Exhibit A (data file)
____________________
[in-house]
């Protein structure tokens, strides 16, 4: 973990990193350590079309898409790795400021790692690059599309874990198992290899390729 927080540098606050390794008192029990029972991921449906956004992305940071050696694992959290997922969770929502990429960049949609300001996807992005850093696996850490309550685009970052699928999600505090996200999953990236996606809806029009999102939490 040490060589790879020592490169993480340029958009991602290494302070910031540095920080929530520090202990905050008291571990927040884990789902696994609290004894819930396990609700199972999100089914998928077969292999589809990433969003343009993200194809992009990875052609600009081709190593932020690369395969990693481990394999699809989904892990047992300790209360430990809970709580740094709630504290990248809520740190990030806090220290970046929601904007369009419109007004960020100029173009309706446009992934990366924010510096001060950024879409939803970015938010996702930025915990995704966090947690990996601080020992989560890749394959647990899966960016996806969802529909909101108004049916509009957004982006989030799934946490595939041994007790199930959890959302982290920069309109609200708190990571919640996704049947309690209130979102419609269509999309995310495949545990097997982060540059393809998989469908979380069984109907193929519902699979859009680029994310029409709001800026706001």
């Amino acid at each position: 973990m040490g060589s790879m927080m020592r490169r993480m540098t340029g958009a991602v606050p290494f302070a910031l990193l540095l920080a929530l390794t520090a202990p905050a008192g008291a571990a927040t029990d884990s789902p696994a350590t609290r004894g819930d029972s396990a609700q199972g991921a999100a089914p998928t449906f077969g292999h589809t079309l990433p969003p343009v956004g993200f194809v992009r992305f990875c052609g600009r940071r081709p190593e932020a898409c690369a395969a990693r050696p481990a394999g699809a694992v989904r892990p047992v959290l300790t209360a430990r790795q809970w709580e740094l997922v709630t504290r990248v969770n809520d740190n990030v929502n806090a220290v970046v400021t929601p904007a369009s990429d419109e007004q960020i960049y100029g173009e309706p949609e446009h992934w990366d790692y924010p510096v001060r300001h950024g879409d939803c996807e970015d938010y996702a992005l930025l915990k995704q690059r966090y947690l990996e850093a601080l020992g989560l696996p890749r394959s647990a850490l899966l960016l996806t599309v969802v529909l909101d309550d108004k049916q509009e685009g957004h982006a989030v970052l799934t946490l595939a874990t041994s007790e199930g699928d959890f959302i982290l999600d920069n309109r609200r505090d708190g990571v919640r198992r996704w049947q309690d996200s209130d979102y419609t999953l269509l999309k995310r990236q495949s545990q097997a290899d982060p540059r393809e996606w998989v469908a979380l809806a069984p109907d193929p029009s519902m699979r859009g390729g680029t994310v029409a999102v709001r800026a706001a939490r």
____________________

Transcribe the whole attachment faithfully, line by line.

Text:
[in-house]
């Protein structure tokens, strides 16, 4: 973990990193350590079309898409790795400021790692690059599309874990198992290899390729 927080540098606050390794008192029990029972991921449906956004992305940071050696694992959290997922969770929502990429960049949609300001996807992005850093696996850490309550685009970052699928999600505090996200999953990236996606809806029009999102939490 040490060589790879020592490169993480340029958009991602290494302070910031540095920080929530520090202990905050008291571990927040884990789902696994609290004894819930396990609700199972999100089914998928077969292999589809990433969003343009993200194809992009990875052609600009081709190593932020690369395969990693481990394999699809989904892990047992300790209360430990809970709580740094709630504290990248809520740190990030806090220290970046929601904007369009419109007004960020100029173009309706446009992934990366924010510096001060950024879409939803970015938010996702930025915990995704966090947690990996601080020992989560890749394959647990899966960016996806969802529909909101108004049916509009957004982006989030799934946490595939041994007790199930959890959302982290920069309109609200708190990571919640996704049947309690209130979102419609269509999309995310495949545990097997982060540059393809998989469908979380069984109907193929519902699979859009680029994310029409709001800026706001």
């Amino acid at each position: 973990m040490g060589s790879m927080m020592r490169r993480m540098t340029g958009a991602v606050p290494f302070a910031l990193l540095l920080a929530l390794t520090a202990p905050a008192g008291a571990a927040t029990d884990s789902p696994a350590t609290r004894g819930d029972s396990a609700q199972g991921a999100a089914p998928t449906f077969g292999h589809t079309l990433p969003p343009v956004g993200f194809v992009r992305f990875c052609g600009r940071r081709p190593e932020a898409c690369a395969a990693r050696p481990a394999g699809a694992v989904r892990p047992v959290l300790t209360a430990r790795q809970w709580e740094l997922v709630t504290r990248v969770n809520d740190n990030v929502n806090a220290v970046v400021t929601p904007a369009s990429d419109e007004q960020i960049y100029g173009e309706p949609e446009h992934w990366d790692y924010p510096v001060r300001h950024g879409d939803c996807e970015d938010y996702a992005l930025l915990k995704q690059r966090y947690l990996e850093a601080l020992g989560l696996p890749r394959s647990a850490l899966l960016l996806t599309v969802v529909l909101d309550d108004k049916q509009e685009g957004h982006a989030v970052l799934t946490l595939a874990t041994s007790e199930g699928d959890f959302i982290l999600d920069n309109r609200r505090d708190g990571v919640r198992r996704w049947q309690d996200s209130d979102y419609t999953l269509l999309k995310r990236q495949s545990q097997a290899d982060p540059r393809e996606w998989v469908a979380l809806a069984p109907d193929p029009s519902m699979r859009g390729g680029t994310v029409a999102v709001r800026a706001a939490r």